Being yourself also means you allow others to be themselves. As it says in Embrace Tiger, Return to Mountain,

“When you look at nature, everything has its own motion: the tree and the rock and the running water — they somehow tie together without making a point to fit. When you watch the waves coming over the rocks, you see that the wave has wave-nature, the rock has rock-nature. They do not violate each other’s nature.”

We learn to allow our children to be who they are — not mere reflections of us or who we wish we were. We are not afraid to share ourselves and our history with our children, and show them what we have learned and what we still want to learn. We are not afraid to be wrong and apologize and to talk about the times when we have veered off course. Inside, we have determination to constantly learn and grow, and we know we learn a great deal from adversity and mistakes. When we can truly be ourselves all the time, we allow our children to learn right along with us.

In my parents’ day, anything that might have exposed a parent as vulnerable or not perfect was hidden away. So there was a duplicitous quality to their parenting. For example, many of them were closet alcoholics who were appalled when their children experimented with drugs.

The rebellion, when it came, was great. The hypocrisy of our parents’ lifestyle was suddenly repugnant to a whole generation of teenagers, who stood up together and said, “NO!” — as the children’s story goes, “The Emperor has no clothes!” All we really wanted was for our parents to be themselves. But we didn’t realize that was nearly impossible for most of them, for they had been conditioned — their minds had been scripted — in an entirely different world, where there was only one definition of “normal.” With the explosion of worldwide communications media, we discovered that there were many definitions, and that some of them were much healthier and more integrated than what we had been brought up with, and some came from age-old cultures that were about to be wiped off the earth forever by the materialism of our culture. We felt an urgency to learn how to find and be our true selves, and to apply that knowledge to our western cultures, which seemed riddled with fake values, with false faces, and no substance.

What is “Normal” Anyway?

Not long ago, in most communities, there was only one way to be “normal,” to fit in and conform. There is a Chinese story about a woman who always cut off the end of a ham, before she cooked it in her oven. Her daughter asked her why she did it, and she replied, “My mother always did it that way.” When they asked the grandmother, she said, “My mother always did it that way.” Finally, they asked great-grandmother. “I did it that way, “ she said, “because otherwise it wouldn’t fit in my little pot.”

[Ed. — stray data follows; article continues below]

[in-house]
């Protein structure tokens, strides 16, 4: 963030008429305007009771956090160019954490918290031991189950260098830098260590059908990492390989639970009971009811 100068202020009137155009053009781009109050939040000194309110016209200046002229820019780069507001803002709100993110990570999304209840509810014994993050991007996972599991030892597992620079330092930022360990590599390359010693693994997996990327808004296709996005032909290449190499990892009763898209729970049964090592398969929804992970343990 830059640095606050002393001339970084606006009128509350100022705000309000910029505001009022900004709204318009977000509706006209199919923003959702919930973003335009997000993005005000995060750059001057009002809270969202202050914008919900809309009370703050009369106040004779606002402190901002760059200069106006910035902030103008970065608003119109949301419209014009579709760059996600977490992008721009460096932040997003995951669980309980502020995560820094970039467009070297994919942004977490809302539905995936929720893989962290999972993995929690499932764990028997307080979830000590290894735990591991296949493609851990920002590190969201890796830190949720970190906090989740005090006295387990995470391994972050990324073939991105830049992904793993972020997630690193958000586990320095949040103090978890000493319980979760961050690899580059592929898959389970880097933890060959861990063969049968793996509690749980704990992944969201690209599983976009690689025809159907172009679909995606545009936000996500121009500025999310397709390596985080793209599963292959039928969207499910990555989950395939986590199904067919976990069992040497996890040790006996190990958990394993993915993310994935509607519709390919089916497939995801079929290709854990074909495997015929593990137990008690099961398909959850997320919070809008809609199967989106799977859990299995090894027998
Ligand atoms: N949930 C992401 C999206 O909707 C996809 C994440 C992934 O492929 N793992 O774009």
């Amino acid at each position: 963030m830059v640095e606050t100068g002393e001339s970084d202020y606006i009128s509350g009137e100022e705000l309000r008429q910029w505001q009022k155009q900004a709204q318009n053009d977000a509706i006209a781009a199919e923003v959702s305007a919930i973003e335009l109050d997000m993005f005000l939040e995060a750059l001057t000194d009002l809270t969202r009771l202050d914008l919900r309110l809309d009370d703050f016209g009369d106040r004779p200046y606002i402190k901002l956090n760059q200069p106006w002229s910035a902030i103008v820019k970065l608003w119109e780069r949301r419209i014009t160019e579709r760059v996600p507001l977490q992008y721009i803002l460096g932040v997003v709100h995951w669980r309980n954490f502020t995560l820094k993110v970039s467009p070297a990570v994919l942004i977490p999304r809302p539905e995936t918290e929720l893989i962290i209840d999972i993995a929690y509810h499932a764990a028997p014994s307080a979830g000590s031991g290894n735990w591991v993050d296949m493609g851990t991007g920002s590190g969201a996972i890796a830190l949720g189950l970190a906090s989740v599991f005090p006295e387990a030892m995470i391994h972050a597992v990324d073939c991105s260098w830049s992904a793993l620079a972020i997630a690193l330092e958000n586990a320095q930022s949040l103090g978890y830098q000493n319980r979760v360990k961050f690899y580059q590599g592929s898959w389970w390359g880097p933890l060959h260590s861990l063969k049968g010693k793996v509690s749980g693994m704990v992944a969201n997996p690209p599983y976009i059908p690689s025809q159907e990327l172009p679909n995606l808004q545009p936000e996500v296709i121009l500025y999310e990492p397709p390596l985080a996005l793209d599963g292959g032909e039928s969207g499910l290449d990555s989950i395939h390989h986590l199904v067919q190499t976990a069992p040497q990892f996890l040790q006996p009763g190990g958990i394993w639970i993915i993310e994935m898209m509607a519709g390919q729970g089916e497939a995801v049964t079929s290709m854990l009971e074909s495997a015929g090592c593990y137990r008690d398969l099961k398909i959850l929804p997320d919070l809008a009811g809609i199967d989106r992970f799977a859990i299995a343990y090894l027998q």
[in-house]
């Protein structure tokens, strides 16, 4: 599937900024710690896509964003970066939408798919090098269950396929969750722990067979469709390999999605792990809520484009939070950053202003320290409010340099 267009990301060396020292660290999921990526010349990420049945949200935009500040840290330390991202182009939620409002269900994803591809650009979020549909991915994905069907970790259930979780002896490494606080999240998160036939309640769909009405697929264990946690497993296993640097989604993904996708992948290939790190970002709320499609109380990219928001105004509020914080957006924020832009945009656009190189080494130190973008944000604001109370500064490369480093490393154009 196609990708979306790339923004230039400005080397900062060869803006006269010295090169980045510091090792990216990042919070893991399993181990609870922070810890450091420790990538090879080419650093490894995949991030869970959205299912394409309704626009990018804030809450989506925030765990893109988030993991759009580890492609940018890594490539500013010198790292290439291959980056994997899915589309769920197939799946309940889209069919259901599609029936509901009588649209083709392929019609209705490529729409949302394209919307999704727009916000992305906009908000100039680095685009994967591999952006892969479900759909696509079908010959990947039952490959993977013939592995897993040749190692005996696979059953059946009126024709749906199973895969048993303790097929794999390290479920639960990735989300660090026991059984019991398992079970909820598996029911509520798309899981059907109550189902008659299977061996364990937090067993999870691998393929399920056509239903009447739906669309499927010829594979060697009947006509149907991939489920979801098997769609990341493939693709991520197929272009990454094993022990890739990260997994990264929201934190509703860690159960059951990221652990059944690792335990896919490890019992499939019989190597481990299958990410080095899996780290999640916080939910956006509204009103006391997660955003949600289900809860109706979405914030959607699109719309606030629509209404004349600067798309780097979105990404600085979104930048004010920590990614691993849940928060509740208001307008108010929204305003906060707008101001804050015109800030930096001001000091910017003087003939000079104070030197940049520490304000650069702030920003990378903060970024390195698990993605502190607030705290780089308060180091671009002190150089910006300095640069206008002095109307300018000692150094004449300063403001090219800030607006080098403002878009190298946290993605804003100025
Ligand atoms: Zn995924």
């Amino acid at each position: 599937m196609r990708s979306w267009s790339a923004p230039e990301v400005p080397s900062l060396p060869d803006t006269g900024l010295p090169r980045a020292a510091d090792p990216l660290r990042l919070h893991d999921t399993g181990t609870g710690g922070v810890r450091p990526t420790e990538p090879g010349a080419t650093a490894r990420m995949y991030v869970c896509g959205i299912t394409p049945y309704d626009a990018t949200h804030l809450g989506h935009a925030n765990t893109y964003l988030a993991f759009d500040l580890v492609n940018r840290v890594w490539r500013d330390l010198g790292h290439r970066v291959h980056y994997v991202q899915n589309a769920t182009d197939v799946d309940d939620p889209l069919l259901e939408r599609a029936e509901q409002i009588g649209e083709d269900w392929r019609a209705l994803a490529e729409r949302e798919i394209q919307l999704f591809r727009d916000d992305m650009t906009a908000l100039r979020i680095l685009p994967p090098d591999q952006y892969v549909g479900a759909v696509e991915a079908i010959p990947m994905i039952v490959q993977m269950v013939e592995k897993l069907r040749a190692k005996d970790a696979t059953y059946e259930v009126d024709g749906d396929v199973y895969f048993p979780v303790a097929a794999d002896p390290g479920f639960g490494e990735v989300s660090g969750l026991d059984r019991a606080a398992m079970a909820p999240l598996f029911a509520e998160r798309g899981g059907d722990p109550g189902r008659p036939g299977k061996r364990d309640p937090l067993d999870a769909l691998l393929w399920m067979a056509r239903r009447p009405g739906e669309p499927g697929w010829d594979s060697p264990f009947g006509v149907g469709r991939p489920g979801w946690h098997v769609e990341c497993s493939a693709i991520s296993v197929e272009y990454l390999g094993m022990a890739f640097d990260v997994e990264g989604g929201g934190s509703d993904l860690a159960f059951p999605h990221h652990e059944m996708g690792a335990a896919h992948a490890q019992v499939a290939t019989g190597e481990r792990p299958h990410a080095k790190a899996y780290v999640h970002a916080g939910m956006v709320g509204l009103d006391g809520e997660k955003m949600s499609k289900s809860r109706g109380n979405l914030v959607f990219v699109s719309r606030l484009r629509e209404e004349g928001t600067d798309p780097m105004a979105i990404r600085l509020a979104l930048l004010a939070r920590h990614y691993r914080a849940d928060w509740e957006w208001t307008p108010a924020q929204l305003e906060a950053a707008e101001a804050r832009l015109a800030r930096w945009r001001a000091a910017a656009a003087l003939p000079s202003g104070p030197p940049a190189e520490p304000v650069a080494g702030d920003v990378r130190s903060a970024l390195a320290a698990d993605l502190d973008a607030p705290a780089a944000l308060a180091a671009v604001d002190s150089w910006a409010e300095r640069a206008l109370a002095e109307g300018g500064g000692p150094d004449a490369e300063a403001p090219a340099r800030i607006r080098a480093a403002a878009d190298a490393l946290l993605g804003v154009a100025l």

When I was a young housewife, I folded the sheets precisely the way my mother had, and got upset when my husband didn’t fold them “right.” Finally I realized how silly it was; there was no reason for folding them that way, but my mother, and her mother, made it seem as if it had to be done in just this way. To this day, when I fold my sheets willy-nilly and stuff them in the closet so I can go do something more interesting, I smile to myself and I see my ancestors in my mind, shaking their collective heads, arms folded in consternation.

There is no such thing as some kind of “normal” behavior for any group of people that doesn’t change over time. It’s futile to try to be normal. It’s much more fun and fulfilling to be ourselves.

Share Your Journey

Being oneself is, obviously, not being a clone of one’s parents, friends, teachers, television personalities, or anyone else. It’s not conforming to anything. It isn’t requiring your children to fit into some preconceived notion of what children “at that age,” or in your neighborhood — or of your race or family history — should be.

Have the courage to find and be who you truly are, and to share yourself and your journey with your children. That doesn’t mean you don’t protect them from some parts of the adult world that may frighten or harmfully influence them. For example, it is not wise for parents to fight with each other in front of their children. The children don’t understand the complicated dynamics of marital relationships, and if you find yourselves yelling at one another, you should work with each other (or go to therapy if necessary) to find other, healthier ways to communicate — certainly for yourselves, but also to model for your children how to work through problems and differences in a healthy way; learn how to argue constructively. Don’t fight in front of the kids — but don’t, also, pretend that all is well if it isn’t.

If you are having difficulty communicating, you can explain to your children that there are some things that are just between their parents. You can reassure them of their safety and of your love for them. That is enough to keep it real without lying to them, scaring them, or involving them in problems and responsibilities that are not theirs. And, for goodness sake, make sure they understand that your problems are not their fault.

All too often when we become parents we think we need to play a role, and often the role we try to fulfill isn’t synchronized with our own values and principles, and isn’t updated to the culture we live in now.